Twenty-two-year-old "Dreamer" Daniela Vargas, whose family came to the United States from Argentina when she was seven years old, was detained by Immigrations and Customs Enforcement (ICE) on Wednesday morning, shortly after speaking out publicly about the rights of undocumented immigrants.
According to Mississippi's Clarion-Ledger, Vargas was among the speakers at a press conference in Jackson, Mississippi, hosted by local immigration attorneys, churches, and the Mississippi Immigrants Rights Alliance to bring attention to families impacted by deportation. She told attendees that she wanted to complete her college education and become a math teacher, and relayed her own harrowing recent experience during an ICE home raid, during which she hid in a closet as agents took away her father and brother. She went "underground" after that, and came out of hiding to speak on Wednesday.
"Mothers and fathers, sisters and brothers are living with the fear of uncertainty that they will be separated from loved ones or that they will be forced into the margins of society."
—Eddie Carmona, PICO National Network
"Today, my father and brother await deportation while I continue to fight this battle as a Dreamer to help contribute to this country, which I feel is very much my country," Vargas said at the press conference before she was arrested herself.
"As a friend drove Vargas away from the news conference, their vehicle was pulled over by ICE agents," the newspaper reports, citing Vargas' attorney, Abby Peterson. "Agents reportedly told Vargas, 'You know who we are, you know what we're here for'."
"Vargas was immediately detained and taken into custody," the Clarion-Ledger adds. "Her friend was released."
According to news outlets, Vargas' Deferred Action for Childhood Arrivals (DACA) status is expired but her $495 renewal application is pending. DACA recipients, also known as "Dreamers," are undocumented immigrants brought to the U.S. as a young children who are given permission to live and work legally in the country. Other than minor traffic offenses, Vargas has no record. She is currently being held in ICE detention without bond.
"It could be retaliation," Peterson told the Huffington Post of Vargas' detention. "They had been reading about her in the news, they had seen her at this press conference... [maybe] they didn't want to hear it anymore. Maybe I'm mistaken on that, but common sense would certainly imply that's what happened."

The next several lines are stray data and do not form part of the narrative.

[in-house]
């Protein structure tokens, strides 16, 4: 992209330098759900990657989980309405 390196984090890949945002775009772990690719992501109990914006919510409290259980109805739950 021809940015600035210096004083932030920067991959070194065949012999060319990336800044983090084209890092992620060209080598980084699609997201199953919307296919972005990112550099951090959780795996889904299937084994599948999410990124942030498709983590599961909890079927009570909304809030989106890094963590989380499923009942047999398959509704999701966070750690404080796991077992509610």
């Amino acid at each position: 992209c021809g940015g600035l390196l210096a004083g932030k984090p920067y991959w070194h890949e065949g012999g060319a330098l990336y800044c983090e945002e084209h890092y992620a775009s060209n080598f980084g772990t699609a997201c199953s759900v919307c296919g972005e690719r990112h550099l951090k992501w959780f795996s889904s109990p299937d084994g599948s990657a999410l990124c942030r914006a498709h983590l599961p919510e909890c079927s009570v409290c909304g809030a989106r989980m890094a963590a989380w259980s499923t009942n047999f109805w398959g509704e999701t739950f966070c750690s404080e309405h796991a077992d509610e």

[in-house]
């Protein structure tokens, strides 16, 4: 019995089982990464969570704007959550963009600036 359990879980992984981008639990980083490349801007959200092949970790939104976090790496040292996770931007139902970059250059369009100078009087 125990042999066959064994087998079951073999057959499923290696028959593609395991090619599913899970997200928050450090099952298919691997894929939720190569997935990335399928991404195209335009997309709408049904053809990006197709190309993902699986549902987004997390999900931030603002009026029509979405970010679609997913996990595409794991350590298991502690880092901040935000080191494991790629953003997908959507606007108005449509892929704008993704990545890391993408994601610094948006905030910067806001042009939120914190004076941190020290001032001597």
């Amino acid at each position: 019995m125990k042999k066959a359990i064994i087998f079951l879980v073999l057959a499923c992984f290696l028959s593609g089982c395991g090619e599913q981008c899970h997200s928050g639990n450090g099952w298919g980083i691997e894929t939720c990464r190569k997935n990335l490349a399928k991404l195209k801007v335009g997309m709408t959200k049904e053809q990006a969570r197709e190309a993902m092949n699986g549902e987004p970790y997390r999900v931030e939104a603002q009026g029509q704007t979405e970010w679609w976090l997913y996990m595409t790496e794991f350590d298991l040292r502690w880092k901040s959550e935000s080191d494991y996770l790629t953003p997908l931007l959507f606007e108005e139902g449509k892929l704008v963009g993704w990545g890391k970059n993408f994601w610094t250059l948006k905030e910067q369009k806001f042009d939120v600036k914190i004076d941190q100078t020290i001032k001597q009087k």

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Vargas is not the first Dreamer to be affected by President Donald Trump's harsh crackdown on immigrants. ICE officials arrested 23-year-old Daniel Ramirez Medina in Seattle last month, prompting widespread outcry from immigrant and civil rights groups. NBC News reports that a federal judge "has denied a request that Ramirez, 23, be released, and last week said he would not hold an immediate hearing to consider releasing him."
Vargas' and Ramirez's stories are just two that reflect the shift in priorities under the Trump administration, under which all undocumented immigrants appear vulnerable—not just "gang members, drug dealers, and criminals," as Trump indicated in his speech to Congress Tuesday night.
In response, faith leaders nationwide have launched a concerted response "to protect and resist," as Eddie Carmona, campaign director for PICO National Network's LA RED initiative, said on a press call Thursday.
From an "underground network" of safe houses; to know-your-rights trainings facilitated by sanctuary congregations; to rapid response teams that show up to ICE raids, the faith community is pursuing multiple strategies to end what the PICO National Network has called "the terrorization of immigrant communities."
Speaking of his community's embrace of safe houses, Rev. Zachary Hoover of L.A. Voice said Wednesday that while his congregants are "clear-eyed about the risk, I think we're really clear as well [about] the question that we expect to face when we arrive at the end of our life: How did you serve your neighbor?"
Added Carmona: "After just a month in office, President Trump's administration has already had a devastating impact on families. Mothers and fathers, sisters and brothers are living with the fear of uncertainty that they will be separated from loved ones or that they will be forced into the margins of society. People of faith are responding by creating a shield of protection for community members."